LiDAR enables this intelligent, all-terrain robot wheelchair

Partial or shared autonomy, in which the user retains most of the control, represents an unsung revolution in our relationship with machines.

In spite of advances in wearable robot technology, robots have had a hard time displacing wheelchairs as the dominant technology to help those living with physical disabilities navigate the world. Wheelchairs are too reliable and widespread, and they cost far less than sophisticated robot suits, which still have a hard time navigating uneven terrain.

But wheelchairs have limitations. They aren't great in tight spaces or difficult-to-navigate terrain. They can't go upstairs.

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Now an intelligent, all-terrain wheelchair equipped with much of the same sensor and guidance technology as self-driving cars is providing a stopgap between state of the art wearables and old school wheelchairs. The project is the result of research being conducted in the lab of Ming Liu, IEEE Member and Assistant Professor of Electronic and Computer Engineering at Hong Kong University of Science and Technology.

"Most existing electric wheelchairs do not really include navigation systems," Liu told me in a recent interview. "Our project enables the robotic wheelchair to navigate in a very complex environment and to automatically move around according to the 3-D information it perceives."

The wheelchair uses a LiDAR sensor, the average cost of which has plummeted in recent years.

The robot's autonomy is meant to assist the human user by making crucial decisions in certain difficult situations. The intelligent wheelchair is an example of partial or shared autonomy, in which human pilots guide a system toward a goal but rely on the machine to make crucial decisions related to executing the goal.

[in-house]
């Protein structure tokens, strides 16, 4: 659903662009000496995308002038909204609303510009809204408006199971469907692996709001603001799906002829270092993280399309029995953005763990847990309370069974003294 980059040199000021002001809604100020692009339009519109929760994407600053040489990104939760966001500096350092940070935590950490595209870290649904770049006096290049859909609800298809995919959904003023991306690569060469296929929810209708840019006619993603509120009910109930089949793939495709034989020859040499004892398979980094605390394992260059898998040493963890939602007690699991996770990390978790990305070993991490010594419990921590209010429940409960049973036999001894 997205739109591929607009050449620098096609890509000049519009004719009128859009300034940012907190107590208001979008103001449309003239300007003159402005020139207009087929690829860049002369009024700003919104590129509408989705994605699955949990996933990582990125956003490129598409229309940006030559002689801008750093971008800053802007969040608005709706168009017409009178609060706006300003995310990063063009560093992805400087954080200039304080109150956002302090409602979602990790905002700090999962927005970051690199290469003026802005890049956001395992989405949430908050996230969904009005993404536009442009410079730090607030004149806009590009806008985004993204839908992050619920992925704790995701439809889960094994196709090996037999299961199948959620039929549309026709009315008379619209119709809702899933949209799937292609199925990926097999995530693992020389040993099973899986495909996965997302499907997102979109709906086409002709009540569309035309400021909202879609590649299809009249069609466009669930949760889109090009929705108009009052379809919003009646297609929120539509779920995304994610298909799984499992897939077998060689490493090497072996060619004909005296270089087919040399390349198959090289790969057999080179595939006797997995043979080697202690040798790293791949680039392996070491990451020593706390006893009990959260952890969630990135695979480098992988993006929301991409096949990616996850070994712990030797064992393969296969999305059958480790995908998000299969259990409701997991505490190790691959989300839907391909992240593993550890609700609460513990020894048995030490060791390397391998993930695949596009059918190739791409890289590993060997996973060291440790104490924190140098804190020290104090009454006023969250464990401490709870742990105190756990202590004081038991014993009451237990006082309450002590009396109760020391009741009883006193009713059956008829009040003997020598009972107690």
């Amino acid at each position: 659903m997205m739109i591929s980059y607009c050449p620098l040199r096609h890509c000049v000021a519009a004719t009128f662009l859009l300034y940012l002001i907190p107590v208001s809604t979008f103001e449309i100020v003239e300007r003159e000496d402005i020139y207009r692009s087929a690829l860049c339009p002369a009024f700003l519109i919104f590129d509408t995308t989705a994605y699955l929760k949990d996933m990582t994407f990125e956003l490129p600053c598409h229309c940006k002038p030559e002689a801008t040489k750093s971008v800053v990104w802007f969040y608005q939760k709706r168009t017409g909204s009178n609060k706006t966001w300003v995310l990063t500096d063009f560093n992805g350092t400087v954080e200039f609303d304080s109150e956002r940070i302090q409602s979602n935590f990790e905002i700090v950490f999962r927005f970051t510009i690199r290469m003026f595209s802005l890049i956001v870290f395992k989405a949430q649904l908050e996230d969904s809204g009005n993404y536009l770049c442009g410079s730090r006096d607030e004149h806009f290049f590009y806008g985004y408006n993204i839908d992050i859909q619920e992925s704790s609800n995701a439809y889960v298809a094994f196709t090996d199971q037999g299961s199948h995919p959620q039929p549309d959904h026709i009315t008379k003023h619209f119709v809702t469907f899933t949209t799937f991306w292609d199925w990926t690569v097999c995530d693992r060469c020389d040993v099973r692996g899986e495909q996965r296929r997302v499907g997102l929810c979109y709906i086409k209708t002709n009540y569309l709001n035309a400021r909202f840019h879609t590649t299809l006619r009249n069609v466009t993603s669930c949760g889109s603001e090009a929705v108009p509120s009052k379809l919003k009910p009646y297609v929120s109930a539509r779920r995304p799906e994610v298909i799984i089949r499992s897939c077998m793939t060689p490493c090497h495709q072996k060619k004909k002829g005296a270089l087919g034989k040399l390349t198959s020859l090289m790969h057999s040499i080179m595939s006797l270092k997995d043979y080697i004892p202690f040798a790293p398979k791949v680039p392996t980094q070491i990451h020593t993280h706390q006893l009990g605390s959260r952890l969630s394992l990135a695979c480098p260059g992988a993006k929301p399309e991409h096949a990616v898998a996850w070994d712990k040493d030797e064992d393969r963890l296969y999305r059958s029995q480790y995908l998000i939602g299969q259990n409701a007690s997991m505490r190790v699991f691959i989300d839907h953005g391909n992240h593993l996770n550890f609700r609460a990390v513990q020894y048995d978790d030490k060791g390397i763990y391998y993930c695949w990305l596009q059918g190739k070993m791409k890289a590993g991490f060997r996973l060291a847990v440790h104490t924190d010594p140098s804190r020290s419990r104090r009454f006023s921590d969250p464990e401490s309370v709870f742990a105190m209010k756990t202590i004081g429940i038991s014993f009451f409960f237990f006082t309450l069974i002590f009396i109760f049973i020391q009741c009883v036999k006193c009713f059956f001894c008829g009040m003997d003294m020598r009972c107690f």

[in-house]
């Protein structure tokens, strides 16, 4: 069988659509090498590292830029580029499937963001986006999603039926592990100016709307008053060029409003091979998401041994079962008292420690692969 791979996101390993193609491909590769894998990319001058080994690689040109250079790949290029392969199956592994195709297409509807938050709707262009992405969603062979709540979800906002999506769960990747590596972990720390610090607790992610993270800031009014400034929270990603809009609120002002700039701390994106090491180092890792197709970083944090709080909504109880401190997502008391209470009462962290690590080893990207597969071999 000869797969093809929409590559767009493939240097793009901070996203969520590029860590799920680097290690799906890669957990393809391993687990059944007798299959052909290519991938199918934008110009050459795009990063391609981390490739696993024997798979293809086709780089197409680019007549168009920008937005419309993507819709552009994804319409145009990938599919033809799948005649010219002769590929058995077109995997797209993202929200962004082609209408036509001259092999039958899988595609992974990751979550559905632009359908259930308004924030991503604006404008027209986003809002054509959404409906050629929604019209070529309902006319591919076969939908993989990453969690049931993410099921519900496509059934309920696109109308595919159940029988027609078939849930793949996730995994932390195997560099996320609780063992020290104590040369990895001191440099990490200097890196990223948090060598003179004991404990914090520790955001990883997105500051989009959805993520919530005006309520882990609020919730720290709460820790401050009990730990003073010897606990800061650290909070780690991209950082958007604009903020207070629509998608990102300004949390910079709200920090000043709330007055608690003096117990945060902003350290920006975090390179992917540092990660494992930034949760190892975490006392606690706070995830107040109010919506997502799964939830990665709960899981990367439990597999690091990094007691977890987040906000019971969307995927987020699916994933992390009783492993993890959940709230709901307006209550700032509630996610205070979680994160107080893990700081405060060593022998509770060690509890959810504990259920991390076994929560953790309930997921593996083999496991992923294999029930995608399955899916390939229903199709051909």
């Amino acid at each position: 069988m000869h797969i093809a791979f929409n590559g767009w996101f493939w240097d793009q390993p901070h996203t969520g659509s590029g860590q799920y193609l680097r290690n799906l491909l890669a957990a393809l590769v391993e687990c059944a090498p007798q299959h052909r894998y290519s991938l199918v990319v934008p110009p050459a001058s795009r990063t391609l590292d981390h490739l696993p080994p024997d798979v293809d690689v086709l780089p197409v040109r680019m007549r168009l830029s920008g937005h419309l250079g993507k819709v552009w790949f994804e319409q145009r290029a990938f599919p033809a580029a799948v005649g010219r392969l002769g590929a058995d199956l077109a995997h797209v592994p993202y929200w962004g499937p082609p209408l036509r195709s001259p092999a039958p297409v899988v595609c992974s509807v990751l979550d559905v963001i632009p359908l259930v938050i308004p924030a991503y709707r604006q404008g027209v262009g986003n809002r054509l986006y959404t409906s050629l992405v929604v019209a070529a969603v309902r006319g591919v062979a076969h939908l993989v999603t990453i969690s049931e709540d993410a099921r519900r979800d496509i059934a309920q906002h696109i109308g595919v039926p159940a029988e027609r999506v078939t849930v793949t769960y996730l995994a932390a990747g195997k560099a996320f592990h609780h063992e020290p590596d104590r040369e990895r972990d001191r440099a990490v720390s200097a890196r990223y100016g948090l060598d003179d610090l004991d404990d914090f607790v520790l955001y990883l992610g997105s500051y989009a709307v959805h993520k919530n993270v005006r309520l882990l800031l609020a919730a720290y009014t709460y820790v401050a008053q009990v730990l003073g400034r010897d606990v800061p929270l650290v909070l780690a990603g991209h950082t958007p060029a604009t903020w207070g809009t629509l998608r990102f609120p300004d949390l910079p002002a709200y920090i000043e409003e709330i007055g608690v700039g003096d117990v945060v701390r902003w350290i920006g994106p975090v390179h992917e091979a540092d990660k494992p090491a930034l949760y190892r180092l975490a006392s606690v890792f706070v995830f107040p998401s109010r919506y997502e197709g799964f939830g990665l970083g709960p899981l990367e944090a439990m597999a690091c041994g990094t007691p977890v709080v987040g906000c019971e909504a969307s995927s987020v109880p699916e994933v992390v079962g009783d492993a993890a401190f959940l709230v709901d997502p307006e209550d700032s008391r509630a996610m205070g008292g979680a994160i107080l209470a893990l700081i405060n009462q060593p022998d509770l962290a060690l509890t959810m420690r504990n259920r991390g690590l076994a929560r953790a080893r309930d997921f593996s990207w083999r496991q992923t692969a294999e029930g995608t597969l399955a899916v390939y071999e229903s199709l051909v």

"When the robot moves around, it creates a 3-D representation of the environment, and then the robot will analyze this map so that it knows where the difficult parts are and how to transform itself so it can automatically move from point A to point B," says Liu.

With the help of its tank-like treads, the wheelchair can transform to climb stairs.

Also: Is the race to autonomy another race to the bottom? CNET

"This benefits end users greatly in that they're able to move freely in areas without lifts," says Liu.

The wheelchair system is currently not commercialized. Liu believes there are still hurdles, although he believes such a system can be brought to market.

"All autonomous systems require the combination of perception, decision making, planning and control. Each aspect is in need of state-of-the-art research output and efforts. From the commercialization perspective, we still need time to educate consumers, to help them better understand the safety of wheelchair robots and to educate them on how to use these robots."

Liu believes with falling sensor prices and the increasing pace of research into autonomous systems, healthcare robots will be in much wider use in the next five to ten years.

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